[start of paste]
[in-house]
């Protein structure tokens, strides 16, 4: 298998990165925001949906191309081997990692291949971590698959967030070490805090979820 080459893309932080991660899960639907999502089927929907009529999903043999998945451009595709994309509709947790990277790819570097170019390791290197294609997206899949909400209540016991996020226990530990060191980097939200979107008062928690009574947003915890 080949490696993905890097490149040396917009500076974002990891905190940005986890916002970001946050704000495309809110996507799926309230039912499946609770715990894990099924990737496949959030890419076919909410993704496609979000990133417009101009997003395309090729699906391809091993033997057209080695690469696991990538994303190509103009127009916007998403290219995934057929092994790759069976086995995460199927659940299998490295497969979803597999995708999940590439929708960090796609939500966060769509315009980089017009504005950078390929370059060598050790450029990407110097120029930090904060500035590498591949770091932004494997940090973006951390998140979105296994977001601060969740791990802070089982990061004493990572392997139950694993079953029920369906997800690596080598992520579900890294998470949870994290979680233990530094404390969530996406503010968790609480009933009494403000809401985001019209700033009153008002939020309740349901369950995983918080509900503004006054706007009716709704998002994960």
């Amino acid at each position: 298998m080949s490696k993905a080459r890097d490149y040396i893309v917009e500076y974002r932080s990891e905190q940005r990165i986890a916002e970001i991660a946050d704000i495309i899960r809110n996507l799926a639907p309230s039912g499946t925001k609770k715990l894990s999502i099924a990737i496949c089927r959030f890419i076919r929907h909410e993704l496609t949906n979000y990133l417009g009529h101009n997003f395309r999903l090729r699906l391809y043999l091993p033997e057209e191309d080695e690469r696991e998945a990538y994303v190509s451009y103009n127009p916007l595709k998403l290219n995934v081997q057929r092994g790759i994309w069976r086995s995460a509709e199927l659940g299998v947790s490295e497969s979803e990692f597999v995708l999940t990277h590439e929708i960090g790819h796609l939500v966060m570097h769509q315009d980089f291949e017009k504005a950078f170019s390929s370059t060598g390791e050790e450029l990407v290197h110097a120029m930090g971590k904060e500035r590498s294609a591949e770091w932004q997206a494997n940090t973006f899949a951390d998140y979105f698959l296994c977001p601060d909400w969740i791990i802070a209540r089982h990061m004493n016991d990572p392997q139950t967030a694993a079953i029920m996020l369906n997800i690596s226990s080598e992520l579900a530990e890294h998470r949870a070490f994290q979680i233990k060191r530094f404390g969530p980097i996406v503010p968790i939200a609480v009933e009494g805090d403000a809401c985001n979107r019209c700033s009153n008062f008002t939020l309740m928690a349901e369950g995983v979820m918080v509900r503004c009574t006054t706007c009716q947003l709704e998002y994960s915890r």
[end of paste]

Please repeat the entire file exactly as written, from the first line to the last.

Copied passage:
[in-house]
């Protein structure tokens, strides 16, 4: 298998990165925001949906191309081997990692291949971590698959967030070490805090979820 080459893309932080991660899960639907999502089927929907009529999903043999998945451009595709994309509709947790990277790819570097170019390791290197294609997206899949909400209540016991996020226990530990060191980097939200979107008062928690009574947003915890 080949490696993905890097490149040396917009500076974002990891905190940005986890916002970001946050704000495309809110996507799926309230039912499946609770715990894990099924990737496949959030890419076919909410993704496609979000990133417009101009997003395309090729699906391809091993033997057209080695690469696991990538994303190509103009127009916007998403290219995934057929092994790759069976086995995460199927659940299998490295497969979803597999995708999940590439929708960090796609939500966060769509315009980089017009504005950078390929370059060598050790450029990407110097120029930090904060500035590498591949770091932004494997940090973006951390998140979105296994977001601060969740791990802070089982990061004493990572392997139950694993079953029920369906997800690596080598992520579900890294998470949870994290979680233990530094404390969530996406503010968790609480009933009494403000809401985001019209700033009153008002939020309740349901369950995983918080509900503004006054706007009716709704998002994960």
């Amino acid at each position: 298998m080949s490696k993905a080459r890097d490149y040396i893309v917009e500076y974002r932080s990891e905190q940005r990165i986890a916002e970001i991660a946050d704000i495309i899960r809110n996507l799926a639907p309230s039912g499946t925001k609770k715990l894990s999502i099924a990737i496949c089927r959030f890419i076919r929907h909410e993704l496609t949906n979000y990133l417009g009529h101009n997003f395309r999903l090729r699906l391809y043999l091993p033997e057209e191309d080695e690469r696991e998945a990538y994303v190509s451009y103009n127009p916007l595709k998403l290219n995934v081997q057929r092994g790759i994309w069976r086995s995460a509709e199927l659940g299998v947790s490295e497969s979803e990692f597999v995708l999940t990277h590439e929708i960090g790819h796609l939500v966060m570097h769509q315009d980089f291949e017009k504005a950078f170019s390929s370059t060598g390791e050790e450029l990407v290197h110097a120029m930090g971590k904060e500035r590498s294609a591949e770091w932004q997206a494997n940090t973006f899949a951390d998140y979105f698959l296994c977001p601060d909400w969740i791990i802070a209540r089982h990061m004493n016991d990572p392997q139950t967030a694993a079953i029920m996020l369906n997800i690596s226990s080598e992520l579900a530990e890294h998470r949870a070490f994290q979680i233990k060191r530094f404390g969530p980097i996406v503010p968790i939200a609480v009933e009494g805090d403000a809401c985001n979107r019209c700033s009153n008062f008002t939020l309740m928690a349901e369950g995983v979820m918080v509900r503004c009574t006054t706007c009716q947003l709704e998002y994960s915890r």